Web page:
Fangen wir am besten am Anfang an und holen Friedrich den Großen mit ins (musikalische) Boot. Berlins ältestes Opernhaus wurde vom Alten Fritz im Jahre 1740 an den Architekten von Knobelsdorf in Auftrag gegeben und am 7. Dezember 1742 vor seiner eigentlichen Fertigstellung eröffnet, um dann im Jahre 1743 komplett fertiggestellt zu werden. In seiner langen Geschichte wurde das Opernhaus bereits sieben Mal umgebaut und baustilistisch stets verändert. Durch den zweiten Weltkrieg fast vollständig zerstört, fand der letzte große Um- beziehungsweise Wiederaufbau in den 50’er Jahren durch den Architekten Richard Paulick statt. Dabei orientierte er sich stark an von Knobelsdorf ursprünglichem Design. Seitdem sind viele Dirigenten ins Berliner Opernland gezogen, weswegen nach der Jahrtausendwende Pläne für einen lang angebrachten Umbau des nach dem Krieg zusammengeflickten Gebäudes ins Visier genommen wurden. So sahen die ersten Baupläne von Klaus Roth beispielsweise eine komplette Umgestaltung des Zuschauerraumes vor, wogegen viele Künstler von nationaler und internationaler Größe mit Protest begegneten, da der Denkmalschutz des Gebäudes missachtet worden wäre. 2008 wurde der Bauauftrag letztendlich an das Architekturbüro HG Merz vergeben, welches sich mehr an der Linie Paulicks/von Knobelsdorfs orientieren sollte. Mit einem beauftragten Büro an der Hand konnten nun die Bauarbeiten im September 2010 beginnen. Theoretisch hätte die Staatsoper bereits ab 2013 wieder spielbereit sein sollen, doch aufgrund von Fehlplanungen und daraus resultierenden Pannen, ziehen sich die Arbeiten bis zum heutigen Tage hin. Wolfgang Brauer, Politiker und ehemaliges Mitglied des Untersuchungsausschusses “Staatsoper” beschreibt die Sanierungsarbeiten wie folgt:

“Man räumte die Stühle raus und fing an mit der Baustelle. Ohne abgeschlossene Bauplanung, ohne solide Bauwerksanalyse, ohne solide Bestandsanalyse und das fiel dann natürlich auf die Füße. Man hatte die Vision entwickelt, dass man baubegleitend planen kann. Und das ist die eigentliche Katastrophe gewesen.” *

Bauarbeiten im Zuschauerraum, ©dpa

Doch bald sollen all die Fehlkalkulationen vergessen sein, wenn das Orchester unter Dirigent und Langzeitwegbegleiter Daniel Barenboim in die musikalische Heimat unter den Linden zurückkehrt. Besonders viel Wert wurde auf eine verbesserte Akustik im Zuschauerraum gelegt: So wurde beispielsweise für die 1.356 Sitzplätze ein dünneres Polster verwendet, damit der Klang nicht zu stark abgefedert wird. Zudem war Daniel Barenboim ein längerer Nachhall ein besonderes Anliegen. Der Zuschauerraum wurde durch die um fünf Meter angehobene Decke so konzipiert, dass nun ein Nachhall von 1,6 Sekunden statt ursprünglich 1,1 Sekunden gegeben sein soll. Außerdem soll auf mehr Beinfreiheit geachtet worden sein und dass man von jedem Platz aus einen guten Blick auf das Bühnengeschehen hat.

Allmählich zeichnet sich auch ein regeres Geschehen in der Staatsoper ab, wo sich seit dem 1. August die Mitarbeiter*innen aufhalten, die bis zum 3. Oktober noch den letzten Feinschliff anlegen. Feierlich eröffnen werden Schumanns “Faust-Szenen” das frisch herausgeputzte Opernhaus  bis zum 7. Oktober. Danach ist erstmal für weitere zwei Monate Schluss. Diesen Zeitraum wolle man zum Nachjustieren der Technik nutzen, nachdem man erste Erfahrungen im neuen, alten Theater gesammelt habe.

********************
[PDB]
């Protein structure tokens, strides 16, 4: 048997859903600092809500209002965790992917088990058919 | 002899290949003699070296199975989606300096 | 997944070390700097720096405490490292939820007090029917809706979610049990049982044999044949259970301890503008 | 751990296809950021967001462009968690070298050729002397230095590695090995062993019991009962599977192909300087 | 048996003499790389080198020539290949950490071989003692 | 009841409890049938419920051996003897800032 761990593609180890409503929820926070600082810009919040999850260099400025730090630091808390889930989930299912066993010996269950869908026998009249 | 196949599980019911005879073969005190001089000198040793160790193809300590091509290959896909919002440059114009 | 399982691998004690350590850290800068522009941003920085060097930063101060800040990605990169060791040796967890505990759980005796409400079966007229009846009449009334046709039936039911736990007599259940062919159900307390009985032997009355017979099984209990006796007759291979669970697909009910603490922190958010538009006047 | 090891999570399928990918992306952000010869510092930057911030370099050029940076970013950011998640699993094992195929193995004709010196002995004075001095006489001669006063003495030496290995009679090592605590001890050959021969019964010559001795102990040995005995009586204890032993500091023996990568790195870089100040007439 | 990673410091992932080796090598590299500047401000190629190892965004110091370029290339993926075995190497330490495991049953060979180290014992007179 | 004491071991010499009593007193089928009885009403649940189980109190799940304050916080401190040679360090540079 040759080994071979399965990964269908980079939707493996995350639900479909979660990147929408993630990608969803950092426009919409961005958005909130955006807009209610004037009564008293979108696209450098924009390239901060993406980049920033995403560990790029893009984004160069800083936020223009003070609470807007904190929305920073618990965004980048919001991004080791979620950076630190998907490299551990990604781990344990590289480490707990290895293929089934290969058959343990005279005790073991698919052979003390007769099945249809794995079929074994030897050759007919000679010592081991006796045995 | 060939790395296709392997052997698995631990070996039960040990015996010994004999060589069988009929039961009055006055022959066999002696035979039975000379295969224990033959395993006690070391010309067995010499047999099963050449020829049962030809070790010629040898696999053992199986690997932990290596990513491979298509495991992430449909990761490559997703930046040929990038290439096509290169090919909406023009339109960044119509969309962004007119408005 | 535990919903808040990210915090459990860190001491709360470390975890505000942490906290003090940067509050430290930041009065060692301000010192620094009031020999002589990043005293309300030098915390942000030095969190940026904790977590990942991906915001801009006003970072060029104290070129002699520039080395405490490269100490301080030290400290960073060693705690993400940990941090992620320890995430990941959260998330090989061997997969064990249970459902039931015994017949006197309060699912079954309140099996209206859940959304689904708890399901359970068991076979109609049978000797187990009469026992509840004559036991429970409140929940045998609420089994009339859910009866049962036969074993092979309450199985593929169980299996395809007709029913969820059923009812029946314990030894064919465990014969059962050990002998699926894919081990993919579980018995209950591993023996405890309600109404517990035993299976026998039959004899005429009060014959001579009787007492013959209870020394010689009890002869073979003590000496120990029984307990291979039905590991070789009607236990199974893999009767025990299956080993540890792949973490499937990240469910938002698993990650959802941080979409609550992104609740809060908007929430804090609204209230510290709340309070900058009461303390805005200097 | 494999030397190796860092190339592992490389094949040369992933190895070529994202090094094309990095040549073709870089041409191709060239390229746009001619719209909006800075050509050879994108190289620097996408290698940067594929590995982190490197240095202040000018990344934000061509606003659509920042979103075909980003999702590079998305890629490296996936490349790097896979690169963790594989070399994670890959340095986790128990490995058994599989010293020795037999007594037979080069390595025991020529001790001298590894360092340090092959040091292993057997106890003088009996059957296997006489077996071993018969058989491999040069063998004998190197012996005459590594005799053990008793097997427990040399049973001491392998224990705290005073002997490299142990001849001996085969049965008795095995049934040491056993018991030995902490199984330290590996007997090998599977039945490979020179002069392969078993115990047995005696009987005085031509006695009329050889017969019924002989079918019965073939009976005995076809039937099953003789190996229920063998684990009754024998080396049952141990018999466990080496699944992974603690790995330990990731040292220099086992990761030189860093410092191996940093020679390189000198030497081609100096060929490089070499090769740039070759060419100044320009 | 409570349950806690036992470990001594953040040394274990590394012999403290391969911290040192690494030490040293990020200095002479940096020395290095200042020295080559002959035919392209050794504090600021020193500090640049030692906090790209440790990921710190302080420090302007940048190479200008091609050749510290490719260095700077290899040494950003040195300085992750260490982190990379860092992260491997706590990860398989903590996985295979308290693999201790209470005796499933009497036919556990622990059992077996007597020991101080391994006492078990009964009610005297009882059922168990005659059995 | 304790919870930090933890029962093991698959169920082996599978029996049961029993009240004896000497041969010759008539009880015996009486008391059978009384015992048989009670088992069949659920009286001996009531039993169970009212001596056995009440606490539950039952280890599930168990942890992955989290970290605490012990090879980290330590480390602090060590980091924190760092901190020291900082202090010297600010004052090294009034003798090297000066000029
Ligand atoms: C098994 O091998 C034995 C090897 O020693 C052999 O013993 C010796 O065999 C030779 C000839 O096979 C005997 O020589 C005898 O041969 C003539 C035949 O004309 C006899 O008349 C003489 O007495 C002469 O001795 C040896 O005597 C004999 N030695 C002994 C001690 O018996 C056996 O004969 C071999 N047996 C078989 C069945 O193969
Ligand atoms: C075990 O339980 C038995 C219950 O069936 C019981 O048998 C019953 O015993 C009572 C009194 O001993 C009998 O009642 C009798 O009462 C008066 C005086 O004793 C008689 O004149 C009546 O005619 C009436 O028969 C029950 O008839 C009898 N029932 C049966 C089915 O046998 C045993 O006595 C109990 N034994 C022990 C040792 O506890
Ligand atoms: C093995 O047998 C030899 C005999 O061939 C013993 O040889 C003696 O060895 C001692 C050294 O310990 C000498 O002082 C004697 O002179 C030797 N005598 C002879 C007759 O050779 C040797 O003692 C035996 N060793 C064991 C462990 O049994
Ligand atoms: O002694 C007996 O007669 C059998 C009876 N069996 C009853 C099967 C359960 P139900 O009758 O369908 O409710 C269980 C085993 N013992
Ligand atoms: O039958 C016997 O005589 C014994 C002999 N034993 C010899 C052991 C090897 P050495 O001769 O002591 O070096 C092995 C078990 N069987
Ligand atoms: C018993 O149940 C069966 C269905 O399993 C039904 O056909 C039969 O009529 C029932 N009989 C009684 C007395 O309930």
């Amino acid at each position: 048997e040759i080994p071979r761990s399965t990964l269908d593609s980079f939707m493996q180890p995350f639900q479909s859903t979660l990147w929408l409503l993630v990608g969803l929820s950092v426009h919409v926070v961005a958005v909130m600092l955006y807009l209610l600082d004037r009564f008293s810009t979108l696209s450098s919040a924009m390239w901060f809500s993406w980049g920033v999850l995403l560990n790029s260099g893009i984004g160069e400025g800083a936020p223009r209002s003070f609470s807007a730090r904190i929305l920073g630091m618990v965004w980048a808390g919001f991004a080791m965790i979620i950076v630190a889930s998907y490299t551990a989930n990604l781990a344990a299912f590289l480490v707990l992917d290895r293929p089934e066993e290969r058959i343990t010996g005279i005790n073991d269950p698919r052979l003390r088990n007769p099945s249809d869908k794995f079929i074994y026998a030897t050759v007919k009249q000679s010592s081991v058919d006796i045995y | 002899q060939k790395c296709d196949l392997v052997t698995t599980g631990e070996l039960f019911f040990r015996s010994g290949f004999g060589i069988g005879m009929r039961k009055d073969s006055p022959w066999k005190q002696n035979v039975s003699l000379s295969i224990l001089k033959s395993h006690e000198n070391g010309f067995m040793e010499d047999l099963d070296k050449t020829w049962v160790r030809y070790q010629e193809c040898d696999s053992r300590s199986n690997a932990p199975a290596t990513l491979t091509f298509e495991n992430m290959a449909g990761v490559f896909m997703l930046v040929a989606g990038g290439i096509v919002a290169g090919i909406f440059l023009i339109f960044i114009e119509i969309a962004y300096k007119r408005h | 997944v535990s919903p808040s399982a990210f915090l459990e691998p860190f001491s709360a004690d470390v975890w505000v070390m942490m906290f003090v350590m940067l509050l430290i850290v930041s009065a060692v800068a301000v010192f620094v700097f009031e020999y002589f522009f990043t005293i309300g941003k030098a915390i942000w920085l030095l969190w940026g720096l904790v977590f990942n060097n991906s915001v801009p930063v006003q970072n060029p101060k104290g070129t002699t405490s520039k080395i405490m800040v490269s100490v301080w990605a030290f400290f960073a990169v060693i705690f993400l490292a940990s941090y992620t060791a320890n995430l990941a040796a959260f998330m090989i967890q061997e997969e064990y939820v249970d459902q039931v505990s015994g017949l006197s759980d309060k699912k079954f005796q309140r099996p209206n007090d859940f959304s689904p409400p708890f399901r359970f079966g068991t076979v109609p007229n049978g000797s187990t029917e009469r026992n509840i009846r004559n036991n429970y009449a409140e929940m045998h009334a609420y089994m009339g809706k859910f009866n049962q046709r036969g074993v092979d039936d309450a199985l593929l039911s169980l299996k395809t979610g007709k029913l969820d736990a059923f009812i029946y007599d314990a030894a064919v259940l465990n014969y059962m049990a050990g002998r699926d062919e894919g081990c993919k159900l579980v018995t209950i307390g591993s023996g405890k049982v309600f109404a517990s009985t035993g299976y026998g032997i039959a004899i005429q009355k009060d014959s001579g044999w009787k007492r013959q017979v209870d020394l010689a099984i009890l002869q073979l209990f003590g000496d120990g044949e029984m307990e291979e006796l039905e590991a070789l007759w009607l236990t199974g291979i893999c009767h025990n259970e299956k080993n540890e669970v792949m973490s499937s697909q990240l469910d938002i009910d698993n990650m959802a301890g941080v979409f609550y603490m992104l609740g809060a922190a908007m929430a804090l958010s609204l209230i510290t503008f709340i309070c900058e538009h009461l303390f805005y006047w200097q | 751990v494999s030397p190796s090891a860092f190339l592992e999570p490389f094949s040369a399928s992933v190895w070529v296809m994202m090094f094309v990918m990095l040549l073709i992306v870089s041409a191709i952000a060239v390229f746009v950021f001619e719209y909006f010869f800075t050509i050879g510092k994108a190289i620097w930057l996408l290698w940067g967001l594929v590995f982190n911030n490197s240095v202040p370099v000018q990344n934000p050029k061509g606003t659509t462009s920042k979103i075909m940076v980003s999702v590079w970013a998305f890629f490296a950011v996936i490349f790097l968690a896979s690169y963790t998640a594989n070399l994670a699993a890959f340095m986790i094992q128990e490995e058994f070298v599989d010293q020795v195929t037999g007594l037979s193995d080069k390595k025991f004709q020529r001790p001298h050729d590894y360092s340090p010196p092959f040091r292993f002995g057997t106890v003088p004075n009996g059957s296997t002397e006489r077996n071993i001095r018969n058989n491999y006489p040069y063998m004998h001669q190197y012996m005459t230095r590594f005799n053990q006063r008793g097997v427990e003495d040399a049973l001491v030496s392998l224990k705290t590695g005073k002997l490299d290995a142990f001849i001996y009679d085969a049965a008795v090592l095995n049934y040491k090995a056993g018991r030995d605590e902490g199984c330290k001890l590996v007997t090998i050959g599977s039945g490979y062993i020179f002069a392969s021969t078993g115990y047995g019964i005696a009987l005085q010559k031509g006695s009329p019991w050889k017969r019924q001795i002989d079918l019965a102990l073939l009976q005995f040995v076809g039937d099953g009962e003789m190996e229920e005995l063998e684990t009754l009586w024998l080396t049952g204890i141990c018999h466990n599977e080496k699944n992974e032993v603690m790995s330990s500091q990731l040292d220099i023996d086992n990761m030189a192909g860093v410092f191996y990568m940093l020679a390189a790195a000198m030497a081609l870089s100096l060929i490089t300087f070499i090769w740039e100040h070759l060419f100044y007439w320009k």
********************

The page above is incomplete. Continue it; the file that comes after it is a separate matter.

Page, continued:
Zur endgültigen Normalität soll es schließlich am 7. Dezember kommen, wo der reguläre Spielbetrieb wieder aufgenommen wird auf den Tag genau zum 275. Jubiläum des Opernhauses. Fast so, als ob man von Anfang an auf diesen Tag hingearbeitet hätte.

Bald kann sich die Staatsoper ohne Baugerüst zeigen. ©Hufner

*Zitat aus: Arnt, Susanne: Berliner Staatsoper. Schwere Fehler bei der Sanierung, in: Deutschlandfunk Kultur. 22.06.2016.

 

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(Written on August 24, 2017 )

WildKat PR are thrilled to announce that we will be working with Cowbridge Music Festival (CMF)!

The festival, now in its eighth year, will once again take place in the bucolic village of Cowbridge, South Wales, and feature internationally-acclaimed artists and performers. The varied programme of concerts will include performances by The King’s Singers, Jamie Smith’s Mabon, Misha Mullov-Abbado, Veronika Eberle and the festival’s first ever Artist-in-Residence Llŷr Williams. Nicola Benedetti MBE retains her role as patron of CMF, having first performed an unforgettable solo concert in 2011.

The festival’s founders, Mary Elliot-Rose and Sam Edwards, have been welcoming musicians to CMF since 2010. They saw the town, with its picturesque churches and vibrant community, as the perfect setting to showcase the finest chamber, vocal and instrumental music.

CMF places significant emphasis on education and outreach, education and the community, with a range of programmes and accessible activities including an interactive concert for children aged 12 and under, schools’ samba workshops and CMF Chamber Music Seminar .

A full programme can be viewed here.

© CMF

Website | Facebook | Twitter

(Written on July 31, 2017 )

“Wellness”, “wellbeing”, “work-life balance” – these buzzwords have been entering the business world more regularly over the past few years. As we as a society begin to focus more on our health, our time, our personal development, so have the companies that we work for. Especially in PR companies and creative agencies, where working over-time is almost expected and in the arts where there are concerts, launches, and networking events to attend, it’s important to ensure that you are able to enjoy your personal life wherever possible.

IMG_6174

 

WildKat began to explore techniques to reward colleagues and staff back in 2011, when Kat brought her yoga instructor into the office. We began having weekly classes for 1 hour on a Wednesday afternoon. Berlin’s Victoria Mattinson says, “Taking an hour out to do yoga is a really effective way of clearing the mind and stretching out.  I always come back to my desk feeling refreshed and with new ideas.”